And yet Baron Wenckheim’s Homecoming varies the pattern and provides spectacular closure. In Sátántangó the possibility – or desirability – of an ultimate crisis, a cleansing hellfire, is often suggested but never fulfilled. The finale is muffled, anticlimactic. The commune is merely disbanded and the families sent back to the town; there is no great disaster. Here, however, in the book’s closing moments, after many ominous foreshadowings, an impossibly large convoy of petrol tankers crowd into every available space in the town – and wait:
… only the wind roared across the city, turning over everything it could, just this icy wind, it swept again and again among these innumerable transport trucks, but in such a way that every door in every house, every window in every wall, every lamp on the streets along the way trembled, and only these ghastly tankers did not tremble, no, these – faced with the wind that rose against them – didn’t even quiver, they just stood there imperturbably, but also aimlessly, stupidly, and monstrously, like some horrific mistake.
For all this – the stench of diesel and the promise of a long-deferred finality – the book is the funniest and most comprehensible of the four novels. That’s because so much of Baron Wenckheim’s Homecoming is actually a rather nimble freewheeling polyphonic satire of small-town hypocrisy. The bumbling efforts of the mayor and his cronies to clean up the town before the baron arrives has the sprightliness of an ensemble farce, full of baffled peasants and petty officials bumping into one another and getting nothing right.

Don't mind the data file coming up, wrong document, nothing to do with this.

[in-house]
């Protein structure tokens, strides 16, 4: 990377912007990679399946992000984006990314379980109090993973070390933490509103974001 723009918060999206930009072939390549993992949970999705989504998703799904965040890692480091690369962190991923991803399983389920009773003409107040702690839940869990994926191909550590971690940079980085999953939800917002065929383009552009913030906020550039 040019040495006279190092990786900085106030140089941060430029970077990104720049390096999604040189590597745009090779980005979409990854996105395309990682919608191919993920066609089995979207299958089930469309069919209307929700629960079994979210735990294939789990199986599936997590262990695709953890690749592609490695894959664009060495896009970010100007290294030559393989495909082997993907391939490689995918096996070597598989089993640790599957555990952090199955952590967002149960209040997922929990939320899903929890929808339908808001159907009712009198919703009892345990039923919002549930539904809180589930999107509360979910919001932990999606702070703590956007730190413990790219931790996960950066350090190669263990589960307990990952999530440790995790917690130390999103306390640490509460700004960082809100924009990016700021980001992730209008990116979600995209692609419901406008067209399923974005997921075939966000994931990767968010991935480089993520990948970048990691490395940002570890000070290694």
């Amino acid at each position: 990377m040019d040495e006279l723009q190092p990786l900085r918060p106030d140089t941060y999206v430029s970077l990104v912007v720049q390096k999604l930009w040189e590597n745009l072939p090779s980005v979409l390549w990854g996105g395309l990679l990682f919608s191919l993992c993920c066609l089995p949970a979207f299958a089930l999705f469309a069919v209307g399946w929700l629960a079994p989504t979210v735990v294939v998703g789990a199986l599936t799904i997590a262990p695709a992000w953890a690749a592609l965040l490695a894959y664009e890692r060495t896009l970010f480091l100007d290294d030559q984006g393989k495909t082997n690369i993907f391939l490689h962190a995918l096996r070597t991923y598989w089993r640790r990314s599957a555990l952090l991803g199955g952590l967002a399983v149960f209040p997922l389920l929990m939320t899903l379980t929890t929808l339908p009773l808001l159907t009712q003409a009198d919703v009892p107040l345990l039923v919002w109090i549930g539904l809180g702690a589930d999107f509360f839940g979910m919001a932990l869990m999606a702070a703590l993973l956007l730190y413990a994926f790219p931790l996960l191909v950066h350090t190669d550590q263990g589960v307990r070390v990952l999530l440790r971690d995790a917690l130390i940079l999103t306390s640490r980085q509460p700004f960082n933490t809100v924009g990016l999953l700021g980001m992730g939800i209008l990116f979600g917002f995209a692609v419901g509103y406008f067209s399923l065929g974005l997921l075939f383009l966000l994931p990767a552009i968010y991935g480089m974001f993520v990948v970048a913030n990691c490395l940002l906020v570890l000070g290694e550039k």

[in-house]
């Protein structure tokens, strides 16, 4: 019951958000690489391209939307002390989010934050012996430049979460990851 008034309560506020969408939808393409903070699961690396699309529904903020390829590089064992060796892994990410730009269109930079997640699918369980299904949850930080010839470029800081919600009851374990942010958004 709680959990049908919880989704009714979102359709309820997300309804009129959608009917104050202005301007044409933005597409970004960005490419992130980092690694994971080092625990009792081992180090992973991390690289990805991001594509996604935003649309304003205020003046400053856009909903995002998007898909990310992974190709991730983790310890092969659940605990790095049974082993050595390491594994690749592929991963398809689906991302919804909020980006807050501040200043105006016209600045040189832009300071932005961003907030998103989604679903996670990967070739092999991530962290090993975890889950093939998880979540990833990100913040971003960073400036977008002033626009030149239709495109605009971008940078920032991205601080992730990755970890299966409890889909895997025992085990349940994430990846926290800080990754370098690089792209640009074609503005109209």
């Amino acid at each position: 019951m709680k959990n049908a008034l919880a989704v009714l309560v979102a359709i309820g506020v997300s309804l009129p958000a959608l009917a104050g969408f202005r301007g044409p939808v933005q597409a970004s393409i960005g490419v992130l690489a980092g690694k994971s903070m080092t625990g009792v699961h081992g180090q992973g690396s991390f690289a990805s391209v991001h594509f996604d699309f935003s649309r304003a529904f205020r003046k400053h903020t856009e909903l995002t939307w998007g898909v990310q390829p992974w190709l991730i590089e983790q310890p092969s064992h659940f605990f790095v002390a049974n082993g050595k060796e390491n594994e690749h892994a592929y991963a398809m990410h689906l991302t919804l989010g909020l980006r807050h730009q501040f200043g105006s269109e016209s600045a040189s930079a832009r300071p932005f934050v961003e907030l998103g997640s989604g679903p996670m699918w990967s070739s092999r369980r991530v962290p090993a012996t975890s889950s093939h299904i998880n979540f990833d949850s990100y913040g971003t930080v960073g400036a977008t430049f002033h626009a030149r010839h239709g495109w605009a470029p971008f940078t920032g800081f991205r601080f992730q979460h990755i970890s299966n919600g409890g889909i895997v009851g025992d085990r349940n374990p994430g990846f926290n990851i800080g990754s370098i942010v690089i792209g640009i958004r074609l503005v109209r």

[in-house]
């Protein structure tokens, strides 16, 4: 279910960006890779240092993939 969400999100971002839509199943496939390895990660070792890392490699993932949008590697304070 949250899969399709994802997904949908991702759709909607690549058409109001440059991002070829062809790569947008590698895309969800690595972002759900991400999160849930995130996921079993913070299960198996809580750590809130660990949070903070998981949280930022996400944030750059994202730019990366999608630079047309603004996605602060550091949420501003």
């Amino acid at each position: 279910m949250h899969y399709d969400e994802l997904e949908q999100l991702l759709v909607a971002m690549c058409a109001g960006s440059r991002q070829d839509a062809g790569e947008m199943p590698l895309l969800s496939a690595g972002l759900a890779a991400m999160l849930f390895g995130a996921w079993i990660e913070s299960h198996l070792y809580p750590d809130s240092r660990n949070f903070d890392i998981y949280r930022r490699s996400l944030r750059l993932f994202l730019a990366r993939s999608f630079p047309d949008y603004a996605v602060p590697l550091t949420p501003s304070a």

The orphans have been moved out of the dilapidated chateau. The homeless have been swept up and hidden in the old folks’ home. An ornate four-horse trap has been acquired to meet the baron at the train station. And a gang of neo-Nazi bikers has agreed to join the local folk choir for a rendition of “Don’t Cry for Me Argentina”.
Meanwhile, the baron – confused and withdrawn – is interested only in the whereabouts of his childhood sweetheart, a woman he has dreamed of for more than half a century. This leads to a grotesque but hilarious encounter in which the baron fails to recognise the woman because she is no longer the same age as in the pale photograph he keeps next to his heart.
And behind it all there is the feeling of some horrific judgement slouching towards the town. The creator, we are told in a cryptic prologue, has lost patience with his creation. He yearns only for an end to this extravagant parody of a funeral march.
It’s no wonder that Krasznahorkai has a large and devoted international following. Yes, his writing has its rigours and demands, with those sprawling sentences plunging page after page, its oppressive fugues, meshed and cross-meshed. But at a time when catastrophist anxiety about the fate of the planet is so much a part of our everyday affective experience, Krasznahorkai might be – and this is a terrible thing to say about an artist hailed by such mavens of difficulty as Sontag and Sebald – the most relevant and relatable of all contemporary writers.
Tuskar Rock, 576pp, $39.99
This article was first published in the print edition of The Saturday Paper on Feb 1, 2020 as "László Krasznahorkai, Baron Wenckheim’s Homecoming".